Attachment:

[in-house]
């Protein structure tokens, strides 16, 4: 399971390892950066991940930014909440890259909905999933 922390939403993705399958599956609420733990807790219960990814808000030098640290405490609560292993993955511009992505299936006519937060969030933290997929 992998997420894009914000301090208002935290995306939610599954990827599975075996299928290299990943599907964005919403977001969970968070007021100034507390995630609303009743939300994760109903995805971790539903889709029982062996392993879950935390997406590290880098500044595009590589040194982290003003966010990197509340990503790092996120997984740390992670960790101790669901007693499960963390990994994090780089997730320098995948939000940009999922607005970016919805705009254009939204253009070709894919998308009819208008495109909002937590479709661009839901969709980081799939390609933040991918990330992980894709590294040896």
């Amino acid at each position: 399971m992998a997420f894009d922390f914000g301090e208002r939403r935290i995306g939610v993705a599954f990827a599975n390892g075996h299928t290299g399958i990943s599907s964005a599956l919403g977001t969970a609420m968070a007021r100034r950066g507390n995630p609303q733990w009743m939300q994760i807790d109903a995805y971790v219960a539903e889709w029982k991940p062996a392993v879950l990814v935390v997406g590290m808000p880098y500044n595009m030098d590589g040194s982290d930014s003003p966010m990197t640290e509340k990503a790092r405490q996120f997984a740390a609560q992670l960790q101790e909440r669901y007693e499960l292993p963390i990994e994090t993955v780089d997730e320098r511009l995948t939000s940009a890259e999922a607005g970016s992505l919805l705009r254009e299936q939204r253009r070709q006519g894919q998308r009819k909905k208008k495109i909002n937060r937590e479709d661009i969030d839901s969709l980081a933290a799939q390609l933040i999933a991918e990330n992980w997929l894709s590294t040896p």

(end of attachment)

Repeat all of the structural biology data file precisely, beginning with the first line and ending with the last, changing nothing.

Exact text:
[in-house]
């Protein structure tokens, strides 16, 4: 399971390892950066991940930014909440890259909905999933 922390939403993705399958599956609420733990807790219960990814808000030098640290405490609560292993993955511009992505299936006519937060969030933290997929 992998997420894009914000301090208002935290995306939610599954990827599975075996299928290299990943599907964005919403977001969970968070007021100034507390995630609303009743939300994760109903995805971790539903889709029982062996392993879950935390997406590290880098500044595009590589040194982290003003966010990197509340990503790092996120997984740390992670960790101790669901007693499960963390990994994090780089997730320098995948939000940009999922607005970016919805705009254009939204253009070709894919998308009819208008495109909002937590479709661009839901969709980081799939390609933040991918990330992980894709590294040896």
């Amino acid at each position: 399971m992998a997420f894009d922390f914000g301090e208002r939403r935290i995306g939610v993705a599954f990827a599975n390892g075996h299928t290299g399958i990943s599907s964005a599956l919403g977001t969970a609420m968070a007021r100034r950066g507390n995630p609303q733990w009743m939300q994760i807790d109903a995805y971790v219960a539903e889709w029982k991940p062996a392993v879950l990814v935390v997406g590290m808000p880098y500044n595009m030098d590589g040194s982290d930014s003003p966010m990197t640290e509340k990503a790092r405490q996120f997984a740390a609560q992670l960790q101790e909440r669901y007693e499960l292993p963390i990994e994090t993955v780089d997730e320098r511009l995948t939000s940009a890259e999922a607005g970016s992505l919805l705009r254009e299936q939204r253009r070709q006519g894919q998308r009819k909905k208008k495109i909002n937060r937590e479709d661009i969030d839901s969709l980081a933290a799939q390609l933040i999933a991918e990330n992980w997929l894709s590294t040896p």